Presently, little is known about the neuronal circuits mediating the enhancements in stimulant-related behaviors after HDACi treatment. Using blood-oxygen-level-dependent (BOLD) fMRI in fully awake rats [5, 6], the goal of the present study was to obtain a comprehensive map of cocaine-sensitive neuronal circuits that are modified by sodium butyrate (SBt), a broad inhibitor of histone (protein) deacetylases previously shown to enhance the behavioral reinforcements of cocaine [10, 18]. We report, for the first time, that SBt dramatically enhances the BOLD response to cocaine upon re-exposure in multiple brain regions. Unexpectedly, HDACi-mediated changes were not significant within in the mesocorticolimibc system, but pronounced in other cortico-limbic circuity including the hippocampus/amgydala, the anterior thalamus and multiple portions of the cerebral cortex. These findings suggest that cortico-limbic circuitry regulating emotion and memory is responsive to HDACi treatments in the context of cocaine exposure.
Adult Long Evans male rats were treated with cocaine hydrochloride and sodium butyrate acetate (SBt) dissolved in 0.9% sterile saline solution. Cocaine was prepared fresh at a dose of 15 mg kg−1 and SBt at 200 mg kg−1 and both were injected i.p. at a volume of 0.1 cc 100 g−1. The SBt and cocaine administration protocol used in the present study was partly adopted from a previous study . For imaging experiments, cocaine was injected intracerebroventricularly (ICV) during functional scan acquisition at a concentration of 20 μg in 10 μL artificial cerebrospinal fluid as previously described [5, 6]. A schematic of the treatment groups, dose regimen and imaging protocol is shown in Fig 1. The activation maps shown in Fig 2 are from the dose regimens shown in red in Fig 1.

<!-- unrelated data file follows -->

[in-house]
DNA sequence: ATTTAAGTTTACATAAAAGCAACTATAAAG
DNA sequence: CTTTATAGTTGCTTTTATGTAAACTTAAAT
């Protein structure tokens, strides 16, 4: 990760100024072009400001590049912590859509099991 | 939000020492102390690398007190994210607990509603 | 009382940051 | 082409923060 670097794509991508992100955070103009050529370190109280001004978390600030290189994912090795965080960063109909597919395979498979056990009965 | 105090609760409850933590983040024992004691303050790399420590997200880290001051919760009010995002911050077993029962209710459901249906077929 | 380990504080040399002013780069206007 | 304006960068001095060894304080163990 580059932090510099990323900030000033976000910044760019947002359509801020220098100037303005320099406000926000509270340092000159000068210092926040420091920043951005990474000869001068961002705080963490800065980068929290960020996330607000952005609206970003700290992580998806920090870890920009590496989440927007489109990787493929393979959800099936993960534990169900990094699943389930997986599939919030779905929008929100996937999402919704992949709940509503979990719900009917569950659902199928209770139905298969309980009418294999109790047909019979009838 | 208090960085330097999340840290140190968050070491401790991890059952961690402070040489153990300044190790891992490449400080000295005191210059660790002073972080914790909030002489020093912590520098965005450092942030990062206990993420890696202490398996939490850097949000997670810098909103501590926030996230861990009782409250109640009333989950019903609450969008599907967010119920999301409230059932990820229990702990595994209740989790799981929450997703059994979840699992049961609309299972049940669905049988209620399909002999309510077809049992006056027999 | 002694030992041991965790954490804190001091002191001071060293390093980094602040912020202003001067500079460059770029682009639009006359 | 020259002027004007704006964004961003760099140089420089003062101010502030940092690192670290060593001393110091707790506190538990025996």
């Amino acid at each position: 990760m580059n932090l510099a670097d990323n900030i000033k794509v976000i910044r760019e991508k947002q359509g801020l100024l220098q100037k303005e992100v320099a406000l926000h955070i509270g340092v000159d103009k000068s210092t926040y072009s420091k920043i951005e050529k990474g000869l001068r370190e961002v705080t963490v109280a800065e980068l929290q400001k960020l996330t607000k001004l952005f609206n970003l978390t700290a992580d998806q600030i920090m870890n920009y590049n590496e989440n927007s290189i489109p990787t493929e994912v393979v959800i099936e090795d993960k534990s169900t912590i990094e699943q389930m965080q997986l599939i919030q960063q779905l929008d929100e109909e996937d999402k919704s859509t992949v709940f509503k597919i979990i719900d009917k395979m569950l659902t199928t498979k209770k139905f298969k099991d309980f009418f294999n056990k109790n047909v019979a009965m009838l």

All imaging experiments were done in fully awake, unanesthetized male rats (see . Animals were acclimated to the restrainer and imaging protocol prior to an imaging session as previously described . Magnetic resonance imaging was conducted in a Bruker Biospec 4.7-T/40-cm horizontal magnet (Oxford Instrument, Oxford, U.K.) using multislice, fast spin echo (RARE) pulse sequences for both anatomical and functional data acquisitions (for details see Supplementary data, file 1). Random-effects analyses using a fully segmented, 3D rat MRI atlas was used for statistical comparisons between treatment groups . Once each animal was fully registered and segmented in the atlas, the statistical responses for each were averaged on a voxel-by-voxel bases comparing control (32 scan repetitions) to experimental (32 scan repetitions) time periods (see Fig 1) For each voxel (4,800 in number) in the brain a significance test and false discovery test were applied (independent of other voxels) to deem them as activated. Once these voxels for each animal were identified they were assigned to different regions of interest (ROI’s) based on atlas information. The mean volume of activation (number of voxels occupying a given ROI) between treatment groups were statistically analyzed using a non-parametric Neuman-Keuls test for multiple comparisons.